Methods
The ethical approval was indorsed by the ethics committee of India Diabetes Research Foundation. 68 patients were recruited after giving informed consent to participate in the study. All participants are assigned to strata based on the clinical risk factors (prognosis factor) or similar variables (covariates). For the strata with even number of participants, the first participant is pulled out of the stratum on complete random basis (i.e. by pulling the card corresponding to the participant from a bag) and is assigned by flip of a coin to one of the arms Figure 1. This is continued for the next participant in the stratum until half of the participants in the stratum are allocated to one arm. Then the remaining participants in this stratum are allocated to the other arm. This is to ensure that the likelihood of imbalance between the groups is eliminated and that the two groups get equal number of participants from the same stratum.
When the number of participants in a stratum is odd, the first participant is pulled out of the stratum on complete random basis and kept separate, and the rest of the participant are allocated to arms according to what was explained for strata with even number of participants. The first participants who were pulled out of the strata with odd number of participants (including the participant that is pulled out of the stratum with only one participant) then will be assigned, using adaptive randomisation method (Range) proposed by Pocock and Simon [10]. The diagram in Figure 1 shows the method for assignment of each participant to the arms (Figure 1).
A clinical example using proposed approach
The research question within the proposed study was to identify the efficacy of using a new type of insole material in reducing the incident of foot ulceration in people with diabetes and neuropathy. In this case the plan was to assign 68 diabetic neuropathic participants; who consented to participate in a clinical trial; into 2 groups of 34 participants each, with minimal covariate (risk factors corresponding to ulceration) difference between the groups. The identified risk factors (covariates) are presented in (Table 1-3).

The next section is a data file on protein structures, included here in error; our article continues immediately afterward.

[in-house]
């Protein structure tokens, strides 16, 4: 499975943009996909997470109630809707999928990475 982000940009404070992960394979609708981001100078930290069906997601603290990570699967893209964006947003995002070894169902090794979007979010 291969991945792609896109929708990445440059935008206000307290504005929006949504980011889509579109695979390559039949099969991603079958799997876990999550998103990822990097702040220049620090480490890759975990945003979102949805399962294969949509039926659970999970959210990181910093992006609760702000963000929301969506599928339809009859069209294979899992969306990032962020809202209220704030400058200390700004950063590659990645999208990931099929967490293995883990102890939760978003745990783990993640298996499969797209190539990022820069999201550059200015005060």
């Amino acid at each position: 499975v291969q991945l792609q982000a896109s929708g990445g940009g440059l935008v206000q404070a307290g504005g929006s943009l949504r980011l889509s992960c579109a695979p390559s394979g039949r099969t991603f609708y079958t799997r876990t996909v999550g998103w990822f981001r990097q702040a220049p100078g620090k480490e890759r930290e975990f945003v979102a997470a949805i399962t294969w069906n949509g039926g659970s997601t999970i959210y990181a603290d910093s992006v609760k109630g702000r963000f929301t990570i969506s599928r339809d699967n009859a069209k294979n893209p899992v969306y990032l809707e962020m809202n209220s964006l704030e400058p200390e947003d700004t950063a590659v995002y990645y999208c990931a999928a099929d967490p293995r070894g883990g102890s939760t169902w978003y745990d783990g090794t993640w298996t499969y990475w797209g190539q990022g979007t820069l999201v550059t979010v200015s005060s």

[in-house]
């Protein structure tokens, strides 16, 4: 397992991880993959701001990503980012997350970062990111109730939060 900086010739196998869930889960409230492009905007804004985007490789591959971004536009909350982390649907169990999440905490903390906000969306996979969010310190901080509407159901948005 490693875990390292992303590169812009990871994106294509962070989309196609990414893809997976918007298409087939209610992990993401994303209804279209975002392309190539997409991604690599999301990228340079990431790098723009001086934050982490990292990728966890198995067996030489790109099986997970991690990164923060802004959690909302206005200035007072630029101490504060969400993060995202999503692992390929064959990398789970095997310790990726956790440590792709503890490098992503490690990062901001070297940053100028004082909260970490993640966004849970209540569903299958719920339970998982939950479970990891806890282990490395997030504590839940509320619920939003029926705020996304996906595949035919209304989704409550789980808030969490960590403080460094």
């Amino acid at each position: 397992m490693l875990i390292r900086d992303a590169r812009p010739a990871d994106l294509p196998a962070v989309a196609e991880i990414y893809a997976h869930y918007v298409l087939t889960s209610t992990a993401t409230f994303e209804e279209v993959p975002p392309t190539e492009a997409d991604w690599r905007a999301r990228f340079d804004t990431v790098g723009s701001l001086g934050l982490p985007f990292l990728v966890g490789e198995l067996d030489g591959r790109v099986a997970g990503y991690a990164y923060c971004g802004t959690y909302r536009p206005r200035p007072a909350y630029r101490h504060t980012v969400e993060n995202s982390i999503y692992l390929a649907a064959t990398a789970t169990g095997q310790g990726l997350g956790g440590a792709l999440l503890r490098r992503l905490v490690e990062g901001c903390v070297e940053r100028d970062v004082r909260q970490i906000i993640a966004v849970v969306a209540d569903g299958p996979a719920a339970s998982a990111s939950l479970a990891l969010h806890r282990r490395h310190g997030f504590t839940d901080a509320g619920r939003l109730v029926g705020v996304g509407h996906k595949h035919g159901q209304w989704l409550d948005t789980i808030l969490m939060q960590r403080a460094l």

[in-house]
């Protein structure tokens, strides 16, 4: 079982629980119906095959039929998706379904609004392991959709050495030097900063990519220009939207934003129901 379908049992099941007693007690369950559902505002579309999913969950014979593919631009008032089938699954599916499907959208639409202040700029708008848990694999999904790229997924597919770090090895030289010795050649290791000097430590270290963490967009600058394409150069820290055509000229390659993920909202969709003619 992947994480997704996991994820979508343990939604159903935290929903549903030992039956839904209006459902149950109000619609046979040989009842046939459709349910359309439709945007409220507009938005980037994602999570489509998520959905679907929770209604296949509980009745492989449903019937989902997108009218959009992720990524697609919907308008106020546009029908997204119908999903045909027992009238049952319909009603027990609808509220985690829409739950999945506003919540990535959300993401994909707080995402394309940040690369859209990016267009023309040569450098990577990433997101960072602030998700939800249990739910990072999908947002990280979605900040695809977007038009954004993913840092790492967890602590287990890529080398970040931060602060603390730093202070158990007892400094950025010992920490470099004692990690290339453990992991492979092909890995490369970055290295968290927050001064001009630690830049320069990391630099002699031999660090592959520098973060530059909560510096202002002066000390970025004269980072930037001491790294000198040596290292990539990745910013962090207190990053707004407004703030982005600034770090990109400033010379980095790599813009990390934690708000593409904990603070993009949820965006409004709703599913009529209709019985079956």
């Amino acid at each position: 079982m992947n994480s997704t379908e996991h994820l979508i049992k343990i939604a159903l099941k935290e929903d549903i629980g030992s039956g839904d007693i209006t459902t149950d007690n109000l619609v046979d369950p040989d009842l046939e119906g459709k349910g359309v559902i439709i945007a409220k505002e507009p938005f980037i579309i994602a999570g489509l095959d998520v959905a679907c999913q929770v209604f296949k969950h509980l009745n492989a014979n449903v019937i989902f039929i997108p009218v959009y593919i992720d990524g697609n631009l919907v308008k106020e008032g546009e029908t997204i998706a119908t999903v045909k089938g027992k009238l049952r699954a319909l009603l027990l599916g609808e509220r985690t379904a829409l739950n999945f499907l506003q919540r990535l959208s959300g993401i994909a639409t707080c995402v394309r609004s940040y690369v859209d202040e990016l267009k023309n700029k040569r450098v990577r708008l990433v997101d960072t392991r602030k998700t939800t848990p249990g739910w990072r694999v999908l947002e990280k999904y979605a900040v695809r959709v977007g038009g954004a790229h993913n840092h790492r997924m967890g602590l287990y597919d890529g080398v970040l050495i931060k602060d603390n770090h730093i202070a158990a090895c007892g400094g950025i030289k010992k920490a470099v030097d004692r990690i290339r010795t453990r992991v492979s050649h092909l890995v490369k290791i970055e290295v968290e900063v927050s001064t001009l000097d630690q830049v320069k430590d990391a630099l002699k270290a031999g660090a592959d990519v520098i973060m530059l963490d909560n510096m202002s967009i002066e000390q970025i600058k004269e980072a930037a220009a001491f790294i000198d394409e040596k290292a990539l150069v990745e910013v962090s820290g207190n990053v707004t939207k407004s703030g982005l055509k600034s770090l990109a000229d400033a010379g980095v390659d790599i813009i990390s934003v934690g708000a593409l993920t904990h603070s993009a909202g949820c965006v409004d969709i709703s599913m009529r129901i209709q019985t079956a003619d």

Results
Table 2 shows the strata and the participants in each strata, and the allocation of participants along with those who were pulled out of the strata with odd number of participants. Table 3 shows the allocation of first participants who were pulled out of the strata with odd number of participants together with the sole participants in strata with only one participant. After completing the assignment the flip of a coin was used to indicate that Arm 2 receives the new insole made of a different material. The covariate differences between the two arms are presented in Table 4.
Discussion
The combined method of assigning small number of participants into groups proposed here can be an alternative to the use of only one method of assignment like stratified and covariance adaptive randomisation. With an increased number of covariates, the method proposed here can be specifically useful when all participants are identified before assignment. In these cases there are many strata (blocks) which contain minimal participants (Weir and Lees [4]), where the use of stratified randomisation will be limited. Furthermore when the number of participants in a stratum is odd, the allocation based on flip of a coin will result in one arm having more of the participant with particular covariates that may result in imbalance of covariates between arms. On the other hand, the sequential assignment of all participant based on covariate adaptive methods [6,10] comes with an increased administrative cost due to more demand in the computational process [7,8]. This brings unnecessary complexity when all participants are identified before the start of randomisation.